Adopting new technologies can alter the way that businesses approach and handle a product recall. Modern systems can help increase the speed and accuracy for pinpointing potential problems. Companies that use integrated lot-tracking systems cannot only view their products by lot, but also pull only those of potential concern. This greatly minimizes the likelihood for a product being out of stock and lessens the likelihood of their customer being impacted by the recall.

Companies that lack this access and visibility are often forced to recall many more products than necessary until a source has been pinpointed. Investing in a best-of-breed system can keep products on the shelves and sales moving by keeping the cost of a recall down.

While identification and removal aspects are a critical part of recalls, embracing technology that will help prevent recalls is even more important. In the food industry, the variability of raw materials requires continually reformulated label claims. Ensuring that any potential allergens are not present is vital to avoiding a potential recall.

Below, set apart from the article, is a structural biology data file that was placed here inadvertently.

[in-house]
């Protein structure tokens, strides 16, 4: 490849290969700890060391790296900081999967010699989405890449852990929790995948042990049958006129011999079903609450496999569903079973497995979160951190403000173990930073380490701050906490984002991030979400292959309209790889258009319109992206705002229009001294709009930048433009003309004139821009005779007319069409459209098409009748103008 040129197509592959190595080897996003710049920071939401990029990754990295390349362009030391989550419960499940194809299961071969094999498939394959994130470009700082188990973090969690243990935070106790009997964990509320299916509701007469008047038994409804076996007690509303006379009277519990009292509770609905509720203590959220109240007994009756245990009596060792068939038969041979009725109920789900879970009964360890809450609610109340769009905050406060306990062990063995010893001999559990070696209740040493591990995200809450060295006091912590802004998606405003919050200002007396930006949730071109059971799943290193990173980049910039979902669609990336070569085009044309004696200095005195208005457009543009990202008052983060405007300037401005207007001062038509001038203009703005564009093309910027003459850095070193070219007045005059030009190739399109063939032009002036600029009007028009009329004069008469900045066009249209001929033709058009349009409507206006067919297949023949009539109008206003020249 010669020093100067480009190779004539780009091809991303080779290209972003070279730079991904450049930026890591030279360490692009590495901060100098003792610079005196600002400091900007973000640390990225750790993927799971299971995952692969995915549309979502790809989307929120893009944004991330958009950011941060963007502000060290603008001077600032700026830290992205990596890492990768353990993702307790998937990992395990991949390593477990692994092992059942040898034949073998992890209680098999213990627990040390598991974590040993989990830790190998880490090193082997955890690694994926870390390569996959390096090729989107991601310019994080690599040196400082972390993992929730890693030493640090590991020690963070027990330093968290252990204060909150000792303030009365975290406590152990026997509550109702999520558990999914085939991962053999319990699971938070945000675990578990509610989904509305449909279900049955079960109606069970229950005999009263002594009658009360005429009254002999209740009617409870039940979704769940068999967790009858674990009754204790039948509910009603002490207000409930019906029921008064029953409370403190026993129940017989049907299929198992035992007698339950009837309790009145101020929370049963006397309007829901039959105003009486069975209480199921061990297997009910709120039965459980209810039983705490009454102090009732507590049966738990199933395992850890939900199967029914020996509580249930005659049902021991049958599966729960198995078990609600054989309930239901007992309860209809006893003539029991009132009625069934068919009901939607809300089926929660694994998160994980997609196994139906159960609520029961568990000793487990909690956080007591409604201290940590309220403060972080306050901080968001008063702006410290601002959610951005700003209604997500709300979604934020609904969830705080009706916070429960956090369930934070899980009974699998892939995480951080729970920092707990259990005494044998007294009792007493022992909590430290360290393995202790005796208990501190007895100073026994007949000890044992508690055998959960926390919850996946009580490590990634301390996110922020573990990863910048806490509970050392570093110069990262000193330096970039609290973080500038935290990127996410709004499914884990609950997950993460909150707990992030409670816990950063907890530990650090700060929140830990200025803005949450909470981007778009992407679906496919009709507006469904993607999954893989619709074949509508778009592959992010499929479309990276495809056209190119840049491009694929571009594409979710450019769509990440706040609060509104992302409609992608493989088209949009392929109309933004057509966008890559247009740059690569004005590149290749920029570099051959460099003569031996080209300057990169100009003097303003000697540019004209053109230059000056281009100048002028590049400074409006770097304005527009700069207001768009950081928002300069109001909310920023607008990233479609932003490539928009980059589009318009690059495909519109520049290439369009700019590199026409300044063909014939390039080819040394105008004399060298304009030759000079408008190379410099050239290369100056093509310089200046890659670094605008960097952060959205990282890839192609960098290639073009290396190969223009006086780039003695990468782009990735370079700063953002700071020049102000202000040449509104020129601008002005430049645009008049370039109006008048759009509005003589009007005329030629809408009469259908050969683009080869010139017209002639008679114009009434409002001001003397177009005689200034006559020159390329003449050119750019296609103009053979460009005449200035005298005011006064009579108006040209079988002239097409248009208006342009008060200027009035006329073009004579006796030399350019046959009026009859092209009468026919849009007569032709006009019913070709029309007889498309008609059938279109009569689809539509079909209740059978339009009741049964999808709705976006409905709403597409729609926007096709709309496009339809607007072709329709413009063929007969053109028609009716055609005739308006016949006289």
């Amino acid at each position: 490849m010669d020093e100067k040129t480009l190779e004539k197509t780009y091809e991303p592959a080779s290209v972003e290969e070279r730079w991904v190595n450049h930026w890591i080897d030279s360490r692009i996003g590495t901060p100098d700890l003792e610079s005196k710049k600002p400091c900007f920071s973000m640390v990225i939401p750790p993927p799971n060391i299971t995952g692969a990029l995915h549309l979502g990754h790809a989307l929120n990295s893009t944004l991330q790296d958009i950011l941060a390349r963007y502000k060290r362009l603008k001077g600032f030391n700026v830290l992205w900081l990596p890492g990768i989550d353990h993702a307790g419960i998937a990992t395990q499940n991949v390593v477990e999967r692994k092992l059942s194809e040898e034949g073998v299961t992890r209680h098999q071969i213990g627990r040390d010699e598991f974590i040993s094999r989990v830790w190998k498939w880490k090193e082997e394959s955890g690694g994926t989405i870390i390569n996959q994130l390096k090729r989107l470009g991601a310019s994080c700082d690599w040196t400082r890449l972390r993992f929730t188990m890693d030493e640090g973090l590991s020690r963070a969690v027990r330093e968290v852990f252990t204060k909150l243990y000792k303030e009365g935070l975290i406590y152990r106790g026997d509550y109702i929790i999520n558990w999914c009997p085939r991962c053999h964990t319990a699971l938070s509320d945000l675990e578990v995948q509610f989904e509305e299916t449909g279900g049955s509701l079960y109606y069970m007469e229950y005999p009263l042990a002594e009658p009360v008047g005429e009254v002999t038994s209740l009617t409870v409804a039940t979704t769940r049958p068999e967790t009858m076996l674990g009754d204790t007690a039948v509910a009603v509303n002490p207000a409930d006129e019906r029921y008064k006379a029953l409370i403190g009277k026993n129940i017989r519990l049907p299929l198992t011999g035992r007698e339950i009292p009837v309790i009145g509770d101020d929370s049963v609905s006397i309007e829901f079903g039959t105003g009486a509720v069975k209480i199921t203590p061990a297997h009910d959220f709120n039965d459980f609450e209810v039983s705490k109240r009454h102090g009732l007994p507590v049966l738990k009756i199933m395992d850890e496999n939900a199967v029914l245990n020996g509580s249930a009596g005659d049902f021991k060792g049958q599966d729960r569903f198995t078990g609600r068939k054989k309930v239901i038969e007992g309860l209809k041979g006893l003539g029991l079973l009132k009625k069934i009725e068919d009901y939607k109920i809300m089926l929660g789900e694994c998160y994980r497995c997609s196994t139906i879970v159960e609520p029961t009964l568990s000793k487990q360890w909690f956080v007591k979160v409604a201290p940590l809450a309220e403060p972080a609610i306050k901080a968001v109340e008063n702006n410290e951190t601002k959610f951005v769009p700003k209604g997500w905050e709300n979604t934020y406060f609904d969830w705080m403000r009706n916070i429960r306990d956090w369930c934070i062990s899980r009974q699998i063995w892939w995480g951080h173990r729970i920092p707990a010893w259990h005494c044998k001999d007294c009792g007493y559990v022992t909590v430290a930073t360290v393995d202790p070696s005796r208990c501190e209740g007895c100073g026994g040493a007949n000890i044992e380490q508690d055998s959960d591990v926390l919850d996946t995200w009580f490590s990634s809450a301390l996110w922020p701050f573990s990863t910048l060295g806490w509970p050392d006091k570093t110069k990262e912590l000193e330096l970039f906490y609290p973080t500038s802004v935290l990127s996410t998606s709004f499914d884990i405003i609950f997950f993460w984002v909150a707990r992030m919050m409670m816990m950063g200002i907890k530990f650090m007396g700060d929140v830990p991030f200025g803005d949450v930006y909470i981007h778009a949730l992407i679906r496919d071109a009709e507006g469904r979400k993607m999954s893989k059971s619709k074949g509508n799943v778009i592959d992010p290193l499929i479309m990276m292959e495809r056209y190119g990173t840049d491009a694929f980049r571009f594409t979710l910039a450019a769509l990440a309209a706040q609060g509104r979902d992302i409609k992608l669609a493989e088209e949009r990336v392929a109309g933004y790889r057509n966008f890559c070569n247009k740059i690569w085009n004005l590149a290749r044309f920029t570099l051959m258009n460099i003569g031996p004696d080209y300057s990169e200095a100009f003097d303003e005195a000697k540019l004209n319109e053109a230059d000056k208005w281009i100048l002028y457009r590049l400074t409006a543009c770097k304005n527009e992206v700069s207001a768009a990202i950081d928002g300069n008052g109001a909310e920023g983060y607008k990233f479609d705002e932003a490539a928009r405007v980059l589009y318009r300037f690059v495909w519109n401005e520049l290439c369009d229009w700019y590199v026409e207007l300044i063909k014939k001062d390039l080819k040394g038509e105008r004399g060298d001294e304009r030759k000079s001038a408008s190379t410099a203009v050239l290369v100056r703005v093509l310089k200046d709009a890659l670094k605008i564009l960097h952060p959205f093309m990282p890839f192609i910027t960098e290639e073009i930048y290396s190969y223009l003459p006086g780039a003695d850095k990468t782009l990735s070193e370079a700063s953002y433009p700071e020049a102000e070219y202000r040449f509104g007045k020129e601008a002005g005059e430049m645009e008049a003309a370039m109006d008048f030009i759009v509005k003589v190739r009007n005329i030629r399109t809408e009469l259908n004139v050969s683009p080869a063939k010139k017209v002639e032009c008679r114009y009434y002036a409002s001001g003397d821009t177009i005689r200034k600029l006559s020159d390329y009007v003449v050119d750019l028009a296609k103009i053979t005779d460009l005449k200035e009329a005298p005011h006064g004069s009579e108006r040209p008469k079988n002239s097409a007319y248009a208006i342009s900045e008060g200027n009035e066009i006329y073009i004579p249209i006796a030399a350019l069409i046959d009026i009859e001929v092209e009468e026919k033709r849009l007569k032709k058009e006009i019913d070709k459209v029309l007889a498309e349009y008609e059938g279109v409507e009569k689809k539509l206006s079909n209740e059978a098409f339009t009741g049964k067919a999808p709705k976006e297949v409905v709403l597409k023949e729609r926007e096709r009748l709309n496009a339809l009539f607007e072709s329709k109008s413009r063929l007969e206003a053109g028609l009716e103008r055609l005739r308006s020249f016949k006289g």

The ‘technology’ for formula management for many companies continues to be Excel spreadsheets. This is not the best practice. There are product lifecycle management solutions that cannot only help manage formulas, but also ensure performance and label requirements, as well as help flag any potential allergen or other contaminations that could results in a recall.

Managing formulas on spreadsheets and manual lot tracking can no longer serve as the last line of defense for suppressing the fires of a product recall. Embracing technology to address all areas of recall preparedness is essential.

What’s your take? Feel free to comment below! For more information, please visit www.infor.com.